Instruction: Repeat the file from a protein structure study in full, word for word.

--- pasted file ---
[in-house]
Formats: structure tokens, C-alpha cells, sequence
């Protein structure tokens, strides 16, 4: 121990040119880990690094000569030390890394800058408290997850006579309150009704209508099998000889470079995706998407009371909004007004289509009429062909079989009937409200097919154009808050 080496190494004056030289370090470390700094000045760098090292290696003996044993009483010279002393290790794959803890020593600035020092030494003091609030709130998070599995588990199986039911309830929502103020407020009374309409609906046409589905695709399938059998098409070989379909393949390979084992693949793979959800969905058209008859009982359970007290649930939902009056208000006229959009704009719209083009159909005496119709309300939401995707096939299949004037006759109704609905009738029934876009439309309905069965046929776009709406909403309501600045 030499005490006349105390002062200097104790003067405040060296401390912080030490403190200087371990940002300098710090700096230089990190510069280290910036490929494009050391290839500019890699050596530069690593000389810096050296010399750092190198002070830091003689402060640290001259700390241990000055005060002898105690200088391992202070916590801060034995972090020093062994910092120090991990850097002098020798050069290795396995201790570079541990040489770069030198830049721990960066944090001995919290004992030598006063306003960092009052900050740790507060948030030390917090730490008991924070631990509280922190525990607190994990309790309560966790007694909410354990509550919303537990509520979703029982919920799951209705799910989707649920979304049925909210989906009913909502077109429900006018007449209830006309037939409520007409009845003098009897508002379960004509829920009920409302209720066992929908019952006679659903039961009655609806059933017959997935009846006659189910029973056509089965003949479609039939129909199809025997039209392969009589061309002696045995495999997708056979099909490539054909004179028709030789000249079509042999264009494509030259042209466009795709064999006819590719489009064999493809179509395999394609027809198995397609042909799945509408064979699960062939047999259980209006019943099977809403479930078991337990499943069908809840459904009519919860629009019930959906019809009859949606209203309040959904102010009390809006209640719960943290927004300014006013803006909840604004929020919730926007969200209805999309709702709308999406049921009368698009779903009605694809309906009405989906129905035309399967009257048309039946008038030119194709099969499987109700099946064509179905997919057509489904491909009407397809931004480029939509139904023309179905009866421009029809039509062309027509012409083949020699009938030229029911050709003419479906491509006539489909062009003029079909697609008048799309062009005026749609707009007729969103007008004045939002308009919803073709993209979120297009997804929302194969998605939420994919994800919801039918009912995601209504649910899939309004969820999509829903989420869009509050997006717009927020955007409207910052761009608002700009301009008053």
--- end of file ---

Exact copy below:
[in-house]
Formats: structure tokens, C-alpha cells, sequence
């Protein structure tokens, strides 16, 4: 121990040119880990690094000569030390890394800058408290997850006579309150009704209508099998000889470079995706998407009371909004007004289509009429062909079989009937409200097919154009808050 080496190494004056030289370090470390700094000045760098090292290696003996044993009483010279002393290790794959803890020593600035020092030494003091609030709130998070599995588990199986039911309830929502103020407020009374309409609906046409589905695709399938059998098409070989379909393949390979084992693949793979959800969905058209008859009982359970007290649930939902009056208000006229959009704009719209083009159909005496119709309300939401995707096939299949004037006759109704609905009738029934876009439309309905069965046929776009709406909403309501600045 030499005490006349105390002062200097104790003067405040060296401390912080030490403190200087371990940002300098710090700096230089990190510069280290910036490929494009050391290839500019890699050596530069690593000389810096050296010399750092190198002070830091003689402060640290001259700390241990000055005060002898105690200088391992202070916590801060034995972090020093062994910092120090991990850097002098020798050069290795396995201790570079541990040489770069030198830049721990960066944090001995919290004992030598006063306003960092009052900050740790507060948030030390917090730490008991924070631990509280922190525990607190994990309790309560966790007694909410354990509550919303537990509520979703029982919920799951209705799910989707649920979304049925909210989906009913909502077109429900006018007449209830006309037939409520007409009845003098009897508002379960004509829920009920409302209720066992929908019952006679659903039961009655609806059933017959997935009846006659189910029973056509089965003949479609039939129909199809025997039209392969009589061309002696045995495999997708056979099909490539054909004179028709030789000249079509042999264009494509030259042209466009795709064999006819590719489009064999493809179509395999394609027809198995397609042909799945509408064979699960062939047999259980209006019943099977809403479930078991337990499943069908809840459904009519919860629009019930959906019809009859949606209203309040959904102010009390809006209640719960943290927004300014006013803006909840604004929020919730926007969200209805999309709702709308999406049921009368698009779903009605694809309906009405989906129905035309399967009257048309039946008038030119194709099969499987109700099946064509179905997919057509489904491909009407397809931004480029939509139904023309179905009866421009029809039509062309027509012409083949020699009938030229029911050709003419479906491509006539489909062009003029079909697609008048799309062009005026749609707009007729969103007008004045939002308009919803073709993209979120297009997804929302194969998605939420994919994800919801039918009912995601209504649910899939309004969820999509829903989420869009509050997006717009927020955007409207910052761009608002700009301009008053």